Noise Pollution Threatens the Survival of Southern Resident Killer Whales

Orcas use chirps, clicks, trills, and other types of calls to coordinate where to go and where to forage for fish and other prey. Different orca populations have calls that are unique to them. Photo credit: ORCA

There’s an invisible form of pollution that’s spreading across our waters. It’s usually undetectable by humans, but marine animals, especially whales, can hear it loud and clear.

Scientists are increasingly concerned about the effects of increased vessel shipping and the underwater noise pollution that comes with it on BC’s marine species that rely on sound and echolocation to communicate, navigate, and hunt.

Scientists at the Raincoast Conservation Foundation have taken up the task of listening in on this underwater cacophony and observing the subsequent changes in whale behaviour, with a particular interest in the 73 remaining endangered Southern Resident killer whales that frequent our coast.

They published their findings in early April and identified noise pollution as one of the factors driving the extinction of the Southern Resident population, concluding: “It may be necessary to consider ocean noise budgets, caps, or limits that allow killer whales to hunt scarce prey efficiently.”

Bring the Noise

This is not the first time the issue of underwater noise pollution in BC has been raised, and the government has responded by introducing different measures and restrictions to reduce the impact. However, BC’s coastal waters are about to get noisier, thanks to the Trans Mountain pipeline expansion. The company estimates that it will attract 444 new ships every year, representing a seven-fold increase in tanker traffic in the area.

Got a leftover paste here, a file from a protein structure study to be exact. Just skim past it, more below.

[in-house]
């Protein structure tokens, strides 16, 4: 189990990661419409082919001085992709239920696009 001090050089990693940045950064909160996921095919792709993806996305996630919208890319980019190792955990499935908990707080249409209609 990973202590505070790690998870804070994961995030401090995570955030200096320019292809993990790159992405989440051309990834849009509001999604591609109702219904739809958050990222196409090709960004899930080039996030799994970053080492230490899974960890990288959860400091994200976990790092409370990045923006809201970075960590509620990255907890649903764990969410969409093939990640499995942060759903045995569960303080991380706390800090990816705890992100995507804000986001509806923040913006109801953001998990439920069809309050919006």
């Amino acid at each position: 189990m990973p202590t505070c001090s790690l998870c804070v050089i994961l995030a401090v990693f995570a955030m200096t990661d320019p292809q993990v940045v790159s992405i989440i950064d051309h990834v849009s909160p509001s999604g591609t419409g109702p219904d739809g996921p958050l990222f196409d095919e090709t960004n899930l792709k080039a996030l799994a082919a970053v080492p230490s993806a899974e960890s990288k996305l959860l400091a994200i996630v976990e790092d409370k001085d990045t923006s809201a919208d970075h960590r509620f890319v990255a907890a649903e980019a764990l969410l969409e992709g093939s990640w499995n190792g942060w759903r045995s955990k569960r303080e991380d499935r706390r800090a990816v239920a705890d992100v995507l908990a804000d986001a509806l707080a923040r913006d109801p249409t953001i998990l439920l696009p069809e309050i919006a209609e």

Estimates are that by 2030, the increase in vessel traffic to serve the new LNG Canada site in Kitimat could result in 30 times more fatal collisions between whales and vessels. J34, also known as Doublestuf, was one of six Southern Residents who died in 2016. His cause of death was eventually determined to be blunt force trauma from a ship strike. Photo credit: LNG Canada

This is not the only project under the spotlight. The LNG Canada site in Kitimat is expected to bring 350 new ships every year travelling the length of the Douglas Channel, which is home to many whale species in BC.

One of the Raincoast scientists, Chris Genovali, has been listening to the sounds of vessels passing by his home south of Pender Island through hydrophones. He watched and listened as a group of Southern Resident killer whales swam past, communicating with each other with their unique calls. However, they were soon drowned out by the noise of chugging ships, and Genovali claimed he could hear the whales straining to communicate with one another above the interruptions.

Slowing Down

The Port of Vancouver launched the ECHO program to encourage ships loading and unloading in the Lower Mainland to slow down as they pass through areas on their route frequented by whales, based on the understanding that slower ships produce less noise. The program has also made changes to certain shipping routes to protect whales.

The program has seen success, lowering ship noise intensity in some areas by nearly half. However, the program only runs through the summer months and has only been able to make changes in a small part of the critical habitat for Southern Resident killer whales.